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Guide to business car insurance in the UK
6 June 2024 - 2 min read

Do I need business car insurance? 

If you’re an employee or a self-employed individual and use your car for work-related purposes, you will need business car insurance. 

This article covers the different types and classes of car insurance you can choose from in the UK, based on your profession and intended vehicle use.

When business car insurance applies

You need to buy a business car insurance policy if you drive for work-related reasons, or if driving is an integral part of your work, for example when transporting goods or driving passengers (in this case, you need to look at commercial insurance). 

Here are some examples of journeys for which you will need basic business car insurance: 

  • Driving from your normal place of work to another work location 
  • Going to client meetings 
  • Travelling away to do training/participate in a conference
  • Running an errand for your employer
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Types of car insurance 

In the UK, business car insurance is essentially the third level of coverage you can opt for when you take out a car insurance policy. The first two types of standard car insurance do not cover driving for work. 

Social, domestic and travel (SD&P)

The most basic car insurance, which covers only personal, day-to-day driving. It’s not sufficient for any work-related driving. 

Social and commuting

Social and commuting insurance covers personal use of the vehicle (SD&P) and commuting to and from a permanent place of work (which doesn’t constitute business driving and, therefore doesn’t require business insurance). 

If you use your vehicle for anything work-related beyond the daily commute, you need to upgrade to business car insurance.

Note: Self-employed people often consider their home their normal place of work. In this case, any work-related travel away from home must be covered by business car insurance. 

Business (class 1) 

The standard level of business insurance coverage. It will cover travelling between different work sites and to client meetings. It would apply, for example, to cleaners driving between different household or estate agents.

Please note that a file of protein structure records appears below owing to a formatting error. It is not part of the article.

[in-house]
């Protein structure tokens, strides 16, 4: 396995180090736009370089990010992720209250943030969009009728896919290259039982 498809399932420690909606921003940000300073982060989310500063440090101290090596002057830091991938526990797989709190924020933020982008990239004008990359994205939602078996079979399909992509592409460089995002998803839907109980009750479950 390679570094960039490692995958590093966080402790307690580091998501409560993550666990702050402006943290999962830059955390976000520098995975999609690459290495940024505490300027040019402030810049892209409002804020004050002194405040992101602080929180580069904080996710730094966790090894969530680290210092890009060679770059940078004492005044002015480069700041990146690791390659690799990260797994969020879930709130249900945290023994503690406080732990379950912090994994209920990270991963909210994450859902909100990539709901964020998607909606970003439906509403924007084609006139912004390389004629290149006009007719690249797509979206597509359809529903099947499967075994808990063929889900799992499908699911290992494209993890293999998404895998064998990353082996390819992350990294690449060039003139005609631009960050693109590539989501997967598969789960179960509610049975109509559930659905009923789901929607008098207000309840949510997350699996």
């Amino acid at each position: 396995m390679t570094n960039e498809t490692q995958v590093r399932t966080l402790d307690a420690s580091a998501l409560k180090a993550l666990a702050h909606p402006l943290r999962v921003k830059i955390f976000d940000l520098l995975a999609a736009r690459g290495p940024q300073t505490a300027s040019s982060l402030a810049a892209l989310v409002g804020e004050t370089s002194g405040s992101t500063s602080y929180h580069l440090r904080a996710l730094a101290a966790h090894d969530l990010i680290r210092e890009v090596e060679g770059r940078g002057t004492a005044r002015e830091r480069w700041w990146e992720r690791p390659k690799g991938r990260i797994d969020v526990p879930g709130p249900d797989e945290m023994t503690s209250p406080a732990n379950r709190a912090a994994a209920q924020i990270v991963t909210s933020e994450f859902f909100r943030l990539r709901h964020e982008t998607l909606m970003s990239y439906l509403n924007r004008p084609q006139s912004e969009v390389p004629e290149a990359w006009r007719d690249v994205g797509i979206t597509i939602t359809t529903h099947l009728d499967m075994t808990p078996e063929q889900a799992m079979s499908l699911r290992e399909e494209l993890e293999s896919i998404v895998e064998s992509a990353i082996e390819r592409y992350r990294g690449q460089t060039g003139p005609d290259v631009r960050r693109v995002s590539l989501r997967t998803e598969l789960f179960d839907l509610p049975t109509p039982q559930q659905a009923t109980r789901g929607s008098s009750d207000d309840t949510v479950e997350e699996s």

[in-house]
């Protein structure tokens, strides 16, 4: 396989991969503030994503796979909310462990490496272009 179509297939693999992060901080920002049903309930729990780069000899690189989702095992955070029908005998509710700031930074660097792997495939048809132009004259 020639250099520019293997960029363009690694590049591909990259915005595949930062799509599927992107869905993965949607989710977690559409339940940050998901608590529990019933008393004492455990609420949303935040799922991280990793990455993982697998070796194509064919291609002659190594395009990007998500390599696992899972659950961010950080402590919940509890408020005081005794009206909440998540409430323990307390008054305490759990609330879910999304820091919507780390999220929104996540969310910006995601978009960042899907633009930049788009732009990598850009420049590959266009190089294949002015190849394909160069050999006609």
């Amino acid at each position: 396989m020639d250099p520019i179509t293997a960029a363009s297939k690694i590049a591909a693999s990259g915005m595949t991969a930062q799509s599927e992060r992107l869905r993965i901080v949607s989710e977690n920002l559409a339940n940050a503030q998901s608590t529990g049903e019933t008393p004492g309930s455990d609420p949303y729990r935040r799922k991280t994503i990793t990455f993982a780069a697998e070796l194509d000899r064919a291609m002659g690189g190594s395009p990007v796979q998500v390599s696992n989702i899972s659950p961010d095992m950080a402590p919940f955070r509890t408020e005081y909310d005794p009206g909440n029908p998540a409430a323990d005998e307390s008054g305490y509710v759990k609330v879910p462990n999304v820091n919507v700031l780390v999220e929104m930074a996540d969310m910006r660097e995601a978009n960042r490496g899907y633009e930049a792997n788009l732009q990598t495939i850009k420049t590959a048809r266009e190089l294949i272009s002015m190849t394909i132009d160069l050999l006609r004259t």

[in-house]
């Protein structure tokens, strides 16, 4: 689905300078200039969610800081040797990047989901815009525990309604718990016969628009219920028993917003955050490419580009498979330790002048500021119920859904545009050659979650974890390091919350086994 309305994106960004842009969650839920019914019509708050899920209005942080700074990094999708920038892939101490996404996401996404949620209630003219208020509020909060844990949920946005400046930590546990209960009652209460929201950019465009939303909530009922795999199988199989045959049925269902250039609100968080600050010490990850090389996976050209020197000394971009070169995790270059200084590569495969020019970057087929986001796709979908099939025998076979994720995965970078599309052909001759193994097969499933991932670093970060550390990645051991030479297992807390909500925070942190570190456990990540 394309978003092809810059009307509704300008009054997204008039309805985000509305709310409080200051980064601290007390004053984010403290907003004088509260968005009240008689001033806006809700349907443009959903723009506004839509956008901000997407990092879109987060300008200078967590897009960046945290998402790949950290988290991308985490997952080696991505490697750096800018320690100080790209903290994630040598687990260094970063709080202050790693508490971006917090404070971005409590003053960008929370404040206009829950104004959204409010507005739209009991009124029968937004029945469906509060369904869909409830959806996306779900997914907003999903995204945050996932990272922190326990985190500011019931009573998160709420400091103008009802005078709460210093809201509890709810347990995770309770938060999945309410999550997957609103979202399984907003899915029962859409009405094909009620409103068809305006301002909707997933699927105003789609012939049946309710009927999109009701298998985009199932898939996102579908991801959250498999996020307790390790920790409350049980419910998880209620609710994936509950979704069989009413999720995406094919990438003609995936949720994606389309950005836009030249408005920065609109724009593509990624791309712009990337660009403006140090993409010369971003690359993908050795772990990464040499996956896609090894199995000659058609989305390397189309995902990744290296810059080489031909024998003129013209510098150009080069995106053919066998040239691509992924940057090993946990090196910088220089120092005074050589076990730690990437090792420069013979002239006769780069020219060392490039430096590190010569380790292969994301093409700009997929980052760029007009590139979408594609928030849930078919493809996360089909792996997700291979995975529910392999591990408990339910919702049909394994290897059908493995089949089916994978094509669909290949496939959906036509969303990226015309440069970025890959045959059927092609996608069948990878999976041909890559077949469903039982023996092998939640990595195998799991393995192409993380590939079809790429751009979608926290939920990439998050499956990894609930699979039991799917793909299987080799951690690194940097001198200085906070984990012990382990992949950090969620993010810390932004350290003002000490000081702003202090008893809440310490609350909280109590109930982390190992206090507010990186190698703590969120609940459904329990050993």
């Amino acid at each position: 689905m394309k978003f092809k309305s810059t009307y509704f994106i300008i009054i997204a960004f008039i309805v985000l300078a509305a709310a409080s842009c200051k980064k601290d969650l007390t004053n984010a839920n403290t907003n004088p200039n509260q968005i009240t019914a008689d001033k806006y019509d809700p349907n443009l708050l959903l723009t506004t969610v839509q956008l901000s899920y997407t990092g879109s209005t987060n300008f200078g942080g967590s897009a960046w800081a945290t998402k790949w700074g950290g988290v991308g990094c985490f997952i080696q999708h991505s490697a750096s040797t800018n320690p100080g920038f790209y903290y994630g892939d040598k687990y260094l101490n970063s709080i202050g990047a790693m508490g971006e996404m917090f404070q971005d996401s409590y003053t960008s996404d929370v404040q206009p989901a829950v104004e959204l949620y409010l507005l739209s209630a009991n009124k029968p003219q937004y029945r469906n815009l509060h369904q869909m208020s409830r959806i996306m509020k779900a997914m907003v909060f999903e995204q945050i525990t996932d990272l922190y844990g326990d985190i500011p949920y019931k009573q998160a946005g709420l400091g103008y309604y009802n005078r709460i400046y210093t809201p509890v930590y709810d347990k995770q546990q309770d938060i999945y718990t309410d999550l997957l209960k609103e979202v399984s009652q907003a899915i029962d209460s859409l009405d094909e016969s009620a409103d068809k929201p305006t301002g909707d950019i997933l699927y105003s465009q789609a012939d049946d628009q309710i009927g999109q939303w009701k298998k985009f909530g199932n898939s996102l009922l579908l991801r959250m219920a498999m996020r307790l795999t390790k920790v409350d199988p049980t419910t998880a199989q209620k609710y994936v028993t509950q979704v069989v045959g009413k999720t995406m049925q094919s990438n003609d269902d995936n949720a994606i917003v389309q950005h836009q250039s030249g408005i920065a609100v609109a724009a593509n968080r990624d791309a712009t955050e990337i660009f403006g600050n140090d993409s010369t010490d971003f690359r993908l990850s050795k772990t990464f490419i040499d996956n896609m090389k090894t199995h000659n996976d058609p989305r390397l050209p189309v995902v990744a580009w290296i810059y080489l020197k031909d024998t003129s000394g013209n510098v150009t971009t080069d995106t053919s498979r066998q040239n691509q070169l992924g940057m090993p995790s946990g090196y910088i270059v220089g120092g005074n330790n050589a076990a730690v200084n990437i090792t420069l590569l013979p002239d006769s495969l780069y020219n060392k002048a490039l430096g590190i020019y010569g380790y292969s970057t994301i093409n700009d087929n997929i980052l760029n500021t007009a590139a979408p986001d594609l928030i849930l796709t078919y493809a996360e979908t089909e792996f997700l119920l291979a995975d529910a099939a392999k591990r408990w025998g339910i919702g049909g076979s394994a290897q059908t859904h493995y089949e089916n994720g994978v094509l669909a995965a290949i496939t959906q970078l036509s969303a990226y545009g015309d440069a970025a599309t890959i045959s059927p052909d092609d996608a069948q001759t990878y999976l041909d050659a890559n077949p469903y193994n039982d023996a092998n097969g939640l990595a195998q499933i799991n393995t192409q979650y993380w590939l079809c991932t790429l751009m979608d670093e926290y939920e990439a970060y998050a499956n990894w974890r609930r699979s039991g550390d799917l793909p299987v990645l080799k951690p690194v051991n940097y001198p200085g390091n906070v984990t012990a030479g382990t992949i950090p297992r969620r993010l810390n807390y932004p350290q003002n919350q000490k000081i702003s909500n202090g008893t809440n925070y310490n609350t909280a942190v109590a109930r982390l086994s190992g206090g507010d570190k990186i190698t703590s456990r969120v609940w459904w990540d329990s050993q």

However, if you transport goods or passengers, or provide door-to-door sales, class 1 will not be sufficient. 

Business (class 2) 

Class 2 offers the same insurance package as class 1, but you can add a named driver to your policy. That could be a co-worker, who also drives for business in the same company. Similarly to class 1, this also does not cover salespeople, taxi drivers or delivery couriers. 

Business (class 3) 

For frequent business drivers, class 3 is the best option. Consider it if you drive long distances between client locations or provide door-to-door sales across the country. If driving is the main part of your business, you need to purchase commercial insurance. 

Commercial insurance

If your business relies on your vehicle, you need commercial insurance. That could apply to:

  • Taxi drivers
  • Lorry drivers
  • Driving instructors

Keep in mind, food delivery drivers or couriers do not fall under this category. They usually have to be covered by special hire & reward (H&R) insurance in additional to a regular policy. Consult your own insurance provider on what the best policy is for your unique situation. 

Temporary business insurance

Temporary business insurance can be taken out for a shorter period of time, for example for a one-off business trip. Temporary cover usually provides the same perks as normal insurance, and can be taken out with an existing policy or from a separate insurance provider. You can choose for how long you want to be insured, which can usually be any period of time up to 30 days. 

Company car vs personal car

If you drive your own car for work, either as self-employed or an employee, obtaining the correct business insurance is your responsibility. 

If you drive a company car owned or leased by your employer, they will normally handle the insurance procedures. 

FAQ

 

It’s unlikely that anyone will check whether or not you have business insurance when you make a mileage claim. If you’re going to claim mileage for your vehicle, however, this means you will have used it for business. As such, you should have business insurance.
No. If you drive to and from work, the social and commuting policy is enough. One thing to note is that the commuting cover only applies to journeys to and from a permanent place of work. If you work in multiple locations or are travelling to a temporary place of work, you will need business insurance.
Professional carers commuting to and from a permanent place of work do not need business car insurance - social and commuting will suffice. If you travel from home or from a permanent place of work to other locations, such as client homes, you will need business car insurance.
If your employees drive a vehicle for work purposes beyond commuting to and from a regular place of work, they will need business coverage. If they drive their own cars, you should make sure they have the correct insurance.

 

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